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A Bucks man bilked $300,000 from the VA by claiming he was a decorated Navy SEAL. Now he’s off to prison.

Richard Meleski convinced Veterans Affairs administrators, his girlfriend and his bosses he once was a decorated prisoner of war. He also lied about having sons he said had been killed in service.

The Cpl. Michael J. Crescenz Medical Center in West Philadelphia, the primary Veterans Affairs medical center in the region
The Cpl. Michael J. Crescenz Medical Center in West Philadelphia, the primary Veterans Affairs medical center in the regionRead moreCLEM MURRAY / Staff Photographer

For nearly a decade, Richard Meleski told almost anyone who would listen about the 18 hours he said he spent as a prisoner of war in Beirut in the 1980s.

As the story went, he and his fellow members of Navy SEAL Team Six were captured by hostiles who shattered his hand with a hammer. They executed one of his teammates. And with the body of another slung over his shoulder, he escaped by diving out a window — a feat of valor, he said, that earned him top military honors but left him with injuries and post-traumatic stress that he has struggled with ever since.

As far as everyone in his life was concerned — his long-term girlfriend, his employers, his doctors at the Cpl. Michael J. Crescenz VA Medical Center in Philadelphia — Meleski was a hero.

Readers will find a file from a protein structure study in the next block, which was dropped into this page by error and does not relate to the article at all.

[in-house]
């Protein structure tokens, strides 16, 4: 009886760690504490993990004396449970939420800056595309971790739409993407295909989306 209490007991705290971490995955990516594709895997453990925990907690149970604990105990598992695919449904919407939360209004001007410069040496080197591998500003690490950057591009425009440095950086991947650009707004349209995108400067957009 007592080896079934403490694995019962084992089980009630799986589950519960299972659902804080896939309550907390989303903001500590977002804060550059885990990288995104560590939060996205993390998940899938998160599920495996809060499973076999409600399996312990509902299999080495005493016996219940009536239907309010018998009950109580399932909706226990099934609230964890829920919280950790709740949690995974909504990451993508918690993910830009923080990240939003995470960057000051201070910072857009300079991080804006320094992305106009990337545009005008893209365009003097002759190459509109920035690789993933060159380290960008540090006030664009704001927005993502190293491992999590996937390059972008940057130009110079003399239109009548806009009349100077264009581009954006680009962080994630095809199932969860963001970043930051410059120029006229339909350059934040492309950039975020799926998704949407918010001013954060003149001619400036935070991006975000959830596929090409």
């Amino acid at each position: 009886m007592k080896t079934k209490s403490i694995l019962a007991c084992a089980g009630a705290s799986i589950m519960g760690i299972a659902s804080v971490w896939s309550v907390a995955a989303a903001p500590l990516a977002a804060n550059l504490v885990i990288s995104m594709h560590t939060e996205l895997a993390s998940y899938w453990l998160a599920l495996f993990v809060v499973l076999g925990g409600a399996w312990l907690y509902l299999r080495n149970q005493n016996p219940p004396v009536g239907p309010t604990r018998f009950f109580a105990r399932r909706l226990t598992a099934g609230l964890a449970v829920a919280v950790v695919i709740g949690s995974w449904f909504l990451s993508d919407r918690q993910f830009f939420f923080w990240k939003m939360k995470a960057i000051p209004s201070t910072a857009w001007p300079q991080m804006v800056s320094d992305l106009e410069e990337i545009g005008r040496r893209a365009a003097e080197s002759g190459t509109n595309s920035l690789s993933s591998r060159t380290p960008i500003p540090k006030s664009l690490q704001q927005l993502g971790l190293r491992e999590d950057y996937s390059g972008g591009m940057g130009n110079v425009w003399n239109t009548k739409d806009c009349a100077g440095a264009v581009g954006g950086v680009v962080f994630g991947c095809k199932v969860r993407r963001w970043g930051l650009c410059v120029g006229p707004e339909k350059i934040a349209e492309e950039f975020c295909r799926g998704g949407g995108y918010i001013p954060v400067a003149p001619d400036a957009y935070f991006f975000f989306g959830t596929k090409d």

But not a single word of his story was true.

In fact, he had never served one day in the military. Most of the time he claimed to have been stationed overseas he had actually spent in and out of New Jersey prisons.

Still, Meleski, of Chalfont, used that whopper of a story to bilk the Department of Veterans Affairs out of more than $300,000 in health care between 2010 and 2019. And on Wednesday, he was sentenced to 40 months in prison for it.

“What I see is a 60-year-old pretender who flagrantly scammed the VA at the expense of those who deserve it,” U.S. District Judge Timothy J. Savage told him at the end of the hearing. “A man who lived years in a fantasy.”

Pressed by the judge to explain why, Meleski, slump-shouldered and struggling with his words, offered a shrug and a litany of apologies.

“I guess I wanted to be someone who I wasn’t,” he said, adding later: “To all the veterans, my girlfriend — my ex-girlfriend, I should say — and all the people I caused shame to, I’m so very sorry from the deepest layer of my heart and soul.”

His lawyer, federal public defender Nancy MacEoin, offered more by way of explanation, calling the true story of her client’s life “a pretty sad tale.” Born in Scranton, he had a troubled childhood after his mother died and he moved to New Jersey with his father, an Air Force veteran.

“This is a man,” she said, “who seemingly does not believe that he deserves other people’s affection” without wild stories that make him out to be the hero.

Meleski’s fondness for fabrication became clear in early adulthood.

While working as a volunteer firefighter in New Jersey in the early 1980s, he was convicted of secretly setting fires so that he could later put them out and bask in public acclaim.